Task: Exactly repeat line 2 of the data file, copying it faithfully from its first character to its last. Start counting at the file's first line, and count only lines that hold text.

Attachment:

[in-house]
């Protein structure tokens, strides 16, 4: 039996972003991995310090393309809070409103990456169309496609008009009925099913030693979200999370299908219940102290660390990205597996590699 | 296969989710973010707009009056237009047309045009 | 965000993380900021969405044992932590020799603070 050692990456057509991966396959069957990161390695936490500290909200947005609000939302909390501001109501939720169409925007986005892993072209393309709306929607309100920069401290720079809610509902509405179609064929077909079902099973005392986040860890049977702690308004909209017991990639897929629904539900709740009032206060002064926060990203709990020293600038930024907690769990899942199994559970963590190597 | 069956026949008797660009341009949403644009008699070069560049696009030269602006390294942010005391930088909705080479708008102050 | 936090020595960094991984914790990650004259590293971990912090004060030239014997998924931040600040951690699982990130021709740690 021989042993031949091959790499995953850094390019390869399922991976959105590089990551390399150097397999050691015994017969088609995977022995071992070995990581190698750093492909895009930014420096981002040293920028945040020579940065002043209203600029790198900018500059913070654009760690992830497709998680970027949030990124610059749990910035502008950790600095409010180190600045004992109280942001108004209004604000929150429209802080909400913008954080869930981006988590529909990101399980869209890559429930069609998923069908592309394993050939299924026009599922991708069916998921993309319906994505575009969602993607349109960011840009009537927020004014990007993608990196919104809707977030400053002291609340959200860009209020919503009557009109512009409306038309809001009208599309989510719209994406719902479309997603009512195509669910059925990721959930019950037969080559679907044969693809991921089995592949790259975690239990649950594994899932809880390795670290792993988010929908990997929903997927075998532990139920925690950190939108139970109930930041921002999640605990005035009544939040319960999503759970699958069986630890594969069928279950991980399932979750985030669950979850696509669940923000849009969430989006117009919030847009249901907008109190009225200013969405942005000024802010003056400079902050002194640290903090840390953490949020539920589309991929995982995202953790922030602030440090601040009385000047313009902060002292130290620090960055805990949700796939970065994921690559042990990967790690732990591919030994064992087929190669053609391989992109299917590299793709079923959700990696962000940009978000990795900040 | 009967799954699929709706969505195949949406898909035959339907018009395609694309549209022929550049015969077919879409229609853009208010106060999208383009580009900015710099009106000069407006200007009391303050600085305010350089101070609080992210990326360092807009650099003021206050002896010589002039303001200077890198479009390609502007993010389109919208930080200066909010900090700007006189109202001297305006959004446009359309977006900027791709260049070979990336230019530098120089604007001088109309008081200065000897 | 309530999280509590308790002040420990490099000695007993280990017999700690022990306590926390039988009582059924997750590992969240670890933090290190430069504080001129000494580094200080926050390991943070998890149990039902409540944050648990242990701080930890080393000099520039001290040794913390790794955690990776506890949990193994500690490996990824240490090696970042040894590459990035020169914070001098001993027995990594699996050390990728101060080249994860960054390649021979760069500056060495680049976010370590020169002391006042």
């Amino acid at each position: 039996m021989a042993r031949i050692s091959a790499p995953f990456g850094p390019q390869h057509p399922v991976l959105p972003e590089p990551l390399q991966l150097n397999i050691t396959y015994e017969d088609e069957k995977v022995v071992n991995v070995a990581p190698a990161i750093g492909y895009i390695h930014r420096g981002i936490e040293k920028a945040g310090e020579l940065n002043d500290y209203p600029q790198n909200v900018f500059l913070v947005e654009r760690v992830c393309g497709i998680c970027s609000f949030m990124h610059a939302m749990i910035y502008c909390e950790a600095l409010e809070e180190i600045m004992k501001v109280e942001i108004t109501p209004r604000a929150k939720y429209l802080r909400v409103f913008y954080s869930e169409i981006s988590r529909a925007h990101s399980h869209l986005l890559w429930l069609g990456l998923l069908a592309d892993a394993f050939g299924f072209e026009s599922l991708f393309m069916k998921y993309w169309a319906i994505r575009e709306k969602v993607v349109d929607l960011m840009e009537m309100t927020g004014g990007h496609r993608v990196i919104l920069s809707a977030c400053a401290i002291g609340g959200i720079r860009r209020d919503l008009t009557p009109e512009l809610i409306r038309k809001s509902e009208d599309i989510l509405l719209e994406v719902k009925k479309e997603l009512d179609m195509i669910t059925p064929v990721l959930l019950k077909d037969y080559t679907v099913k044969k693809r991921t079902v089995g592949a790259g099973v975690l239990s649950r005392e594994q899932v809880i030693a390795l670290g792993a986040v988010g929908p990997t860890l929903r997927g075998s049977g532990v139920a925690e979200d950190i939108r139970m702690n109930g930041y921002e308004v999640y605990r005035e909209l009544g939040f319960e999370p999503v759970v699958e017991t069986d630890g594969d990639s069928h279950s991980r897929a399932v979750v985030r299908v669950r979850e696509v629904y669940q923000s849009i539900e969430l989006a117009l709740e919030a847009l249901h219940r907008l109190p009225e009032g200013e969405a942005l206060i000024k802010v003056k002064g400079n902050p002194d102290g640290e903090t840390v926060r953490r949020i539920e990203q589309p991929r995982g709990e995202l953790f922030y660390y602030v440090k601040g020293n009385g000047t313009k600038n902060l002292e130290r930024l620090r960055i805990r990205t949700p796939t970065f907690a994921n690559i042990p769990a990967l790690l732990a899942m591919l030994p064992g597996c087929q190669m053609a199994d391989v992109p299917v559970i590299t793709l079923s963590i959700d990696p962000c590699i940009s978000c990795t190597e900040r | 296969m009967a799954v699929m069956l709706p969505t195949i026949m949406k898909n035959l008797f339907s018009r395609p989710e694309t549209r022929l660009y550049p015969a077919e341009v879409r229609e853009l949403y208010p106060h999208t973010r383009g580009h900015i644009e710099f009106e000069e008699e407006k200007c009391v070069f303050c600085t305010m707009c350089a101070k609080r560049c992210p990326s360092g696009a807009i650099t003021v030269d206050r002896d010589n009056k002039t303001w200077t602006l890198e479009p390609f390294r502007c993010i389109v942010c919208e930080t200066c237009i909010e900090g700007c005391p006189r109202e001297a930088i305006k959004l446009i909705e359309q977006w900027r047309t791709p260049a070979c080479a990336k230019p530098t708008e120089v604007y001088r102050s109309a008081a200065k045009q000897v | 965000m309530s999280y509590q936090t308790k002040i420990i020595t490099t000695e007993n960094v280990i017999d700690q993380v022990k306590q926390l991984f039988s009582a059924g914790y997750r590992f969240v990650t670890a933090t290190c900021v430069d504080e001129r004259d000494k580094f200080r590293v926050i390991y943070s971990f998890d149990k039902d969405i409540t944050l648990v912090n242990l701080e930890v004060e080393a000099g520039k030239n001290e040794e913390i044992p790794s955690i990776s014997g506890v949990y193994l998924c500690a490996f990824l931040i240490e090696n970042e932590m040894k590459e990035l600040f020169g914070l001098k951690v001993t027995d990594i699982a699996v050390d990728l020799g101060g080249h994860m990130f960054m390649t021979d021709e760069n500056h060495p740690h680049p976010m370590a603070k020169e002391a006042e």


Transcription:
């Protein structure tokens, strides 16, 4: 039996972003991995310090393309809070409103990456169309496609008009009925099913030693979200999370299908219940102290660390990205597996590699 | 296969989710973010707009009056237009047309045009 | 965000993380900021969405044992932590020799603070 050692990456057509991966396959069957990161390695936490500290909200947005609000939302909390501001109501939720169409925007986005892993072209393309709306929607309100920069401290720079809610509902509405179609064929077909079902099973005392986040860890049977702690308004909209017991990639897929629904539900709740009032206060002064926060990203709990020293600038930024907690769990899942199994559970963590190597 | 069956026949008797660009341009949403644009008699070069560049696009030269602006390294942010005391930088909705080479708008102050 | 936090020595960094991984914790990650004259590293971990912090004060030239014997998924931040600040951690699982990130021709740690 021989042993031949091959790499995953850094390019390869399922991976959105590089990551390399150097397999050691015994017969088609995977022995071992070995990581190698750093492909895009930014420096981002040293920028945040020579940065002043209203600029790198900018500059913070654009760690992830497709998680970027949030990124610059749990910035502008950790600095409010180190600045004992109280942001108004209004604000929150429209802080909400913008954080869930981006988590529909990101399980869209890559429930069609998923069908592309394993050939299924026009599922991708069916998921993309319906994505575009969602993607349109960011840009009537927020004014990007993608990196919104809707977030400053002291609340959200860009209020919503009557009109512009409306038309809001009208599309989510719209994406719902479309997603009512195509669910059925990721959930019950037969080559679907044969693809991921089995592949790259975690239990649950594994899932809880390795670290792993988010929908990997929903997927075998532990139920925690950190939108139970109930930041921002999640605990005035009544939040319960999503759970699958069986630890594969069928279950991980399932979750985030669950979850696509669940923000849009969430989006117009919030847009249901907008109190009225200013969405942005000024802010003056400079902050002194640290903090840390953490949020539920589309991929995982995202953790922030602030440090601040009385000047313009902060002292130290620090960055805990949700796939970065994921690559042990990967790690732990591919030994064992087929190669053609391989992109299917590299793709079923959700990696962000940009978000990795900040 | 009967799954699929709706969505195949949406898909035959339907018009395609694309549209022929550049015969077919879409229609853009208010106060999208383009580009900015710099009106000069407006200007009391303050600085305010350089101070609080992210990326360092807009650099003021206050002896010589002039303001200077890198479009390609502007993010389109919208930080200066909010900090700007006189109202001297305006959004446009359309977006900027791709260049070979990336230019530098120089604007001088109309008081200065000897 | 309530999280509590308790002040420990490099000695007993280990017999700690022990306590926390039988009582059924997750590992969240670890933090290190430069504080001129000494580094200080926050390991943070998890149990039902409540944050648990242990701080930890080393000099520039001290040794913390790794955690990776506890949990193994500690490996990824240490090696970042040894590459990035020169914070001098001993027995990594699996050390990728101060080249994860960054390649021979760069500056060495680049976010370590020169002391006042």